My first experience delivering a speech

So I did it. I gave my first speech yesterday at the Madrid Toastmasters Club. I join this public speaking club for two reasons:

  • I needed an effective way to keep my English sharp
  • I wanted to develop this skill in a specific and focused manner, because interpreters, after all, are public speakers too.

From preparing my icebreaker  (this is the name given in the club to your fisrt project) and from the feedback I got from my mentor, evaluator and fellow club members I learned the following lessons:

  • Preparation: In order to sound natural and fluid you have to rehearse a lot. Interpreters, preparing the terminology is not enough. Making sure you can deliver the sentences that use the terminology that you have so diligently prepared in a pleasant voice and with proper pronunciation and inflection is important too.
  • Vocal variety: if you get monotonous, you are going to put your audience to sleep, especially if they are listening to you through headphones and  can’t see you.
  • Fillers: there is nothing more annoying than the constant use of uhm, erm, ahm. Dear interpreters and public speakers, if you don’t know what to say it is much better to wait in silence than to take up time and mental space with an utterance that doesn’t mean anything. Your audience will appreciate it and you’ll save your vocal chords to say what you really need to say.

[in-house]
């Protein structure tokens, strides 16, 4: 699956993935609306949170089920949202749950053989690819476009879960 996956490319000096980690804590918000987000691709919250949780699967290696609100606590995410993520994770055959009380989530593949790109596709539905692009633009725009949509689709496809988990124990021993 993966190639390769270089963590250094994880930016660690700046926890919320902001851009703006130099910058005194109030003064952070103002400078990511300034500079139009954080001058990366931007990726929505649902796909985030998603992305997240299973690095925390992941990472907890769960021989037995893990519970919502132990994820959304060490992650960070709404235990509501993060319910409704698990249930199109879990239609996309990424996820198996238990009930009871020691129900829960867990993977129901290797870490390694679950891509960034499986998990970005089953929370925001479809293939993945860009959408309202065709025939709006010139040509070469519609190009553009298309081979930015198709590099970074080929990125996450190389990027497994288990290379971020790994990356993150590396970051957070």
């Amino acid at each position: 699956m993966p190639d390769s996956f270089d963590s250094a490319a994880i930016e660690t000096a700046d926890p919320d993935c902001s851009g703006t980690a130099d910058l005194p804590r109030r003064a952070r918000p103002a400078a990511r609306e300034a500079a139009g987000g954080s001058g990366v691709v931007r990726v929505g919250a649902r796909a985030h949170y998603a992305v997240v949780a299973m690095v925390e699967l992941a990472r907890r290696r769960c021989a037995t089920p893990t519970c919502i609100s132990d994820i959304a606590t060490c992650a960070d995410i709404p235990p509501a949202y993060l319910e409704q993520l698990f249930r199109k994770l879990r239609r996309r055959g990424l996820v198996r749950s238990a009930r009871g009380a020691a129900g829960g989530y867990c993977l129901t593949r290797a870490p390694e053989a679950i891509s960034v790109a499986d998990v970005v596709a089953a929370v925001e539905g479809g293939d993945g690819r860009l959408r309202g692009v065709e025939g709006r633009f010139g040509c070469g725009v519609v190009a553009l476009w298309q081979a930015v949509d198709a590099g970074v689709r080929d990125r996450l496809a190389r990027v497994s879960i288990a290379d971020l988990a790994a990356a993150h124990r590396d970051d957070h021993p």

• Speed: Less is more. I know from experience that when you have to stay close to the speaker, you feel you have to speak fast so you don’t fall behind. Be careful, though. If your delivery gets too brisk no one is going to know what you are saying, and that would defeat the point of your interpretation. The best thing to do, as usual is to practice, record yourself and then listen. Be honest and objective. Have someone else listen to your recording and get their feedback. If you have chosen this profession, chances are you already have a naturally quick mind, but the lighning speed with which an interpreter can absorb, analyze and transform, is not the natural speed in which an audience processes auditory stimuli.
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